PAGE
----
ICU Doctor Responds To Trump Comment: Don't Be Afraid Of COVID-19
STEVE INSKEEP, HOST:
How does all this look if you're a doctor treating coronavirus patients? Dr. Jamil Madi is the chief of critical care medicine at Valley Baptist Medical Center in Harlingen, Texas. In July, he came on this program and described the virus hitting his community like a, quote, "tsunami." Now he's back. Dr. Madi, good morning.
JAMIL MADI: Good morning. Thank you for having me.
INSKEEP: When you hear the president say to people, don't be afraid of it, don't be afraid of the coronavirus, don't let it dominate your life, what do you think?
MADI: Well, the coronavirus is still around. It's still with us. We still are having cases in the hospitals. We are in a much, much better place right now than we were a few months ago. But we still are getting cases. We still are getting infected people and people being admitted to the hospital. The virus is still here, and it's not going away. And as long as we don't have the exact therapeutics for it, including the vaccines, we need to continue to be vigilant about, you know, doing the right things, including social distancing and hand-washing and face masks.
INSKEEP: Well, don't be afraid sounds like a positive message. You wouldn't want anybody to be afraid. But should we actually be afraid still of the virus or at least respect it?
MADI: We definitely need to respect it. We definitely need to be cautious. I would probably understand where the president is coming from in terms of, you know, portraying an image of resilience and strength after he himself has gone through this. I would also understand, you know, at the same time that although you want to talk about being strong and moving forward - and we all have to. We cannot keep on, you know, being locked up in our houses and shut down. And I understand that fully. But at the same time, we also have to sympathize with the tragedies that have occurred in the past, including the deaths of over 200,000 people and the people that have been impacted by that. Remember that for every person that has succumbed to the disease, there might be another 50 or 100 people who know that person who have been traumatized or been affected by the disease. So we're talking about millions of people who have been affected in one way or the other from this disease.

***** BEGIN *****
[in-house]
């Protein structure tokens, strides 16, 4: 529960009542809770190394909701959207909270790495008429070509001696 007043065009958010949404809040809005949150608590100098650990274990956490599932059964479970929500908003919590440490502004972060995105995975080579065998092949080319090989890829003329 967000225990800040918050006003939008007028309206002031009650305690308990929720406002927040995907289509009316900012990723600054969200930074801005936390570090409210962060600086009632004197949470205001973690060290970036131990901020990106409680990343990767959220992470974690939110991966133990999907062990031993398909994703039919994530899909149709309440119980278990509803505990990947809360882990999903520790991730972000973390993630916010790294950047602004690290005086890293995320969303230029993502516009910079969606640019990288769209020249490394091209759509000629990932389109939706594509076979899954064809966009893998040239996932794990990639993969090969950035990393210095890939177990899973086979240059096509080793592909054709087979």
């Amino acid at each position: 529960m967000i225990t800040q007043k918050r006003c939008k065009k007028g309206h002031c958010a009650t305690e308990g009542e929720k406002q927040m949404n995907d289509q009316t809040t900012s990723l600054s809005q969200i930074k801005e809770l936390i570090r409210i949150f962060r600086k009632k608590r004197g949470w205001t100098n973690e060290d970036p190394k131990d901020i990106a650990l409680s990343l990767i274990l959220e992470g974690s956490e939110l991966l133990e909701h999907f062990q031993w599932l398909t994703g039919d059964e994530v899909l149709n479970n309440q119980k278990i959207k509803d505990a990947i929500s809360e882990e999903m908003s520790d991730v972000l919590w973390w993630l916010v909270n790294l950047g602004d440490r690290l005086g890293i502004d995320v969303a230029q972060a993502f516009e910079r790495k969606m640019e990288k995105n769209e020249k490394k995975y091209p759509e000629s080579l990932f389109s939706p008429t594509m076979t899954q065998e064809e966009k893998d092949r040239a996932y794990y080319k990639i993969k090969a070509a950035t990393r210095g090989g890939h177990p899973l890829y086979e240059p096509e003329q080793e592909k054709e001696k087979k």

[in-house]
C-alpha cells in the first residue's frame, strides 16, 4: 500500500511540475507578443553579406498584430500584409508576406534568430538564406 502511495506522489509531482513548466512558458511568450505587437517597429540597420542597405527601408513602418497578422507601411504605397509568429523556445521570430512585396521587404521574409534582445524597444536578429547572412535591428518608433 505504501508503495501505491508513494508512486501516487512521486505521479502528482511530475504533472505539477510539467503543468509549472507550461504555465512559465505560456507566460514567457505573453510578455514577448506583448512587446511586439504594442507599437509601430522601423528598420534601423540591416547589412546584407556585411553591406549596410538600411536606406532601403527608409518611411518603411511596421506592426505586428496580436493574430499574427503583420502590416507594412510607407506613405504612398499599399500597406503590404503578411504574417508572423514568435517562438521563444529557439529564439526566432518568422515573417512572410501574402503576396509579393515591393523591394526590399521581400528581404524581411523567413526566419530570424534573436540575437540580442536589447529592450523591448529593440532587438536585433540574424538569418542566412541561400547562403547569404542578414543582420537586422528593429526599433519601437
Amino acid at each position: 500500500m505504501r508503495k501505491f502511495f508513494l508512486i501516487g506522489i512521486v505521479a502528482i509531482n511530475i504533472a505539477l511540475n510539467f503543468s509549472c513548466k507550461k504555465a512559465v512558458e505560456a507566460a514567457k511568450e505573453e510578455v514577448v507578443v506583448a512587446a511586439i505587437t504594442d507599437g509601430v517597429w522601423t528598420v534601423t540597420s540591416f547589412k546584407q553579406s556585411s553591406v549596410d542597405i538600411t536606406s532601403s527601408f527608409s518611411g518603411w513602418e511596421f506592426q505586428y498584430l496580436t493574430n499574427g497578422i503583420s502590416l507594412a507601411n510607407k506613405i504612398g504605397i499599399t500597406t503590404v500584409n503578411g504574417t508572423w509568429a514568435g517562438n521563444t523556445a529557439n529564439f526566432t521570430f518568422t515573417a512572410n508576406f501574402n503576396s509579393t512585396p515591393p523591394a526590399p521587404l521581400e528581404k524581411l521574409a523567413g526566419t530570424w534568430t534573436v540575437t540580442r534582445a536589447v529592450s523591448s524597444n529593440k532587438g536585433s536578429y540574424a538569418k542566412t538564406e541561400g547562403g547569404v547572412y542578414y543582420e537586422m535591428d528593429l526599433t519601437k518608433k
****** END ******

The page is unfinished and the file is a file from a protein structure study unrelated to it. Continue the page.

INSKEEP: Have you felt over the past several months that the federal government has been getting you the assistance that you need and the public messaging that you need to keep people safe and to treat people?
MADI: We have received federal assistance in terms of staffing and nursing and other medical staff in to the hospitals. And we are very grateful for what they have done, including the Department of Defense, with the Army and Navy, who have helped us out a lot in the hospitals in terms of when we had the large surge. And when it comes to the message about social distancing and masking, it mostly depends on the local communities, the leaders in the communities to do their jobs in sort of giving out the message and the right message to the people so - and one community might differ from one other community in terms of what could be the right message by the mayor, by the public health officials. It has to do with these efforts done at the local level.
INSKEEP: Meaning that it's up to local officials to deliver credible messaging, is that what you're telling me, sir?
INSKEEP: Has there been a lot of confusion about things like whether to wear a mask locally?
MADI: There has been. Our local leaders have been strong. Our judges have been strong in terms of conveying the message. They have been on social media, on the news quite frequently to convey the message to the public. And I think the public has done a good job lately compared to initially and early on in the disease or in the pandemic, where there is more public awareness. You see more people wearing masks. You see more social distancing. You - in terms of restaurants and public places, they are going by the guidelines. And I think that's a good thing. I think that's one of the reasons why the pandemic right now seems to be at a much cooler place than it was a few months ago.
INSKEEP: Dr. Madi, thank you very much.
MADI: I appreciate you.
INSKEEP: That's Dr. Jamil Madi in Harlingen, Texas. Transcript provided by NPR, Copyright NPR.